So in the late spring Bremer instructed Fatfat and his small staff to get the process started. "We held 500 elections, from the club level through to the selection in January [by sports officials and club members] of the national Olympic committee," Fatfat says. "Remember, these were the first free elections in Iraq in 35 years. One of our greatest challenges was explaining how democracy works. We had to get people to understand that when you lose an election, you don't grab a gun."
The voting filled the boards with Sunnis, Shiites, Kurds and Christians, groups that are squabbling over other aspects of their nation's rebuilding—but not over sports. "Everyone, it didn't matter where they came from or what faith they practiced, rallied around the idea of rebuilding athletics," says Ahmed Al-Samarrai, a Sunni who was chosen Olympic committee chairman. "It was, from our perspective, a democratic success story."
Samarrai was once one of Iraq's most celebrated athletes. After serving as captain of the national basketball team for 11 years, he defected in 1983 and settled in London, where he made a small fortune publishing Korans and Islamic history books. In early 2003, when coalition forces began assembling to invade Iraq, Samarrai volunteered to serve as an adviser in northern Iraq.
Once it became clear that the IOC would accept a new Iraqi Olympic Committee, Samarrai had to find athletes who could compete in Athens without embarrassing their nation. It's not as if Iraq's Olympic history is rich—the country has produced only one medalist, weightlifter Abdul Wahid Aziz, who won bronze in 1960—but it performed respectably in boxing and weightlifting in the late '70s and early '80s and sent a 46-athlete delegation to the 1980 Moscow Games. After Saddam handed control of the nation's sporting fortunes to Uday, Iraqi sports gradually degenerated.
"Many young athletes who exhibited talent early weren't allowed to play by their parents," says Mark Clark, a CPA employee working with Fatfat. "There was a feeling that if you were too good, you would end up on Uday's radar screen and be a candidate for torture. So the first challenge we faced was getting athletes to believe they could now play and lose and not worry about paying some kind of price." The CPA's campaign has drawn dozens of previously unknown athletes but few real hopefuls for Athens.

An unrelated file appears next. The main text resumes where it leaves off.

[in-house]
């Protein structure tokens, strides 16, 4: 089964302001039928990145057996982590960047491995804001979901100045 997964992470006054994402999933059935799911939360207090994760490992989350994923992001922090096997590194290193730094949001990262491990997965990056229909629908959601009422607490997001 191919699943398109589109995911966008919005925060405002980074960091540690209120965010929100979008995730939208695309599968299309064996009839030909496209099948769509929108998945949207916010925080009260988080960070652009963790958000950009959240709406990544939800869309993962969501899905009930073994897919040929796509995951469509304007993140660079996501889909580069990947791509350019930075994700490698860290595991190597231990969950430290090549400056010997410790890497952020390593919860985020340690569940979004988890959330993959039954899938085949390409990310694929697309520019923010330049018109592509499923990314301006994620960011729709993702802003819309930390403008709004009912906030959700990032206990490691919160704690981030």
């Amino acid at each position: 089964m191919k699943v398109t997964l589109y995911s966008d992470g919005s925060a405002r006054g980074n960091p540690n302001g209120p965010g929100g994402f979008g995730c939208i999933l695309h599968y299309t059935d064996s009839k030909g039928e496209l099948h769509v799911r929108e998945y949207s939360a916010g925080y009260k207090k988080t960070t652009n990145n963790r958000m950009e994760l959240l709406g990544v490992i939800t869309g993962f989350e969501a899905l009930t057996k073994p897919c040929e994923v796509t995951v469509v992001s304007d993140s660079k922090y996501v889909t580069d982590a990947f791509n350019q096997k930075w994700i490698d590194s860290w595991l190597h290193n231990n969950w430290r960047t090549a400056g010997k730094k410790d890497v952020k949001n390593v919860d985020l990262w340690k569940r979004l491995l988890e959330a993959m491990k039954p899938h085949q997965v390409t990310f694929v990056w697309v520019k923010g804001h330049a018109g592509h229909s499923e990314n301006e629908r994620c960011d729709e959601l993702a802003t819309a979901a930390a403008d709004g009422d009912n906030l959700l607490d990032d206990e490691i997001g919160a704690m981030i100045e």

It has been particularly difficult to find talent in women's sports. "In the early '80s we had many women who wanted to participate," says Iman Hussein, a phys-ed professor who hasn't run in 20 years yet still holds the national record for women at 400 and 800 meters. "But as Uday took control, women knew his reputation for rape, and no one wanted to play. One day a few years ago at a tennis club I heard a mother send her daughter home because she heard Uday was coming through the door."
As a result, few Iraqi women compete at the international level. The personal best of the leading 400-meter runner, 18-year-old Rasha Yaseen, is nearly five seconds slower than the record set by Iman Hussein in 1984. "I want very much to surpass Dr. Iman's record," Yaseen says, "but I will need much help to get there. At least now girls believe we can come out. I've seen more girls running in the last few months than ever."
If Yaseen does break her record, Iman Hussein says, "it will be one of the best days of my life. I want women to get back into sports, to set new records and to become significant on the international scene again. I remember the thrill of running [at a meet] in Mexico City in 1980 and what that did for me. I want that for young girls today."
All of this is not being accomplished without new fears, though. Samarrai regularly gets death threats. Much of the athletic rebuilding effort is housed at Saddam's old Republican Palace, which is a frequent target of mortar fire. And one of Fatfat's Iraqi employees, Ahmed Aoudeh, was killed execution-style in Baghdad on Feb. 11.
"That was a low point for us," Fatfat says. "Because of the work he did with us, [Aoudeh] became known in his neighborhood as Ahmed the American. We need Iraqi nationals to work with us. After Ahmed's murder, it put a question in some minds about whether they could be next."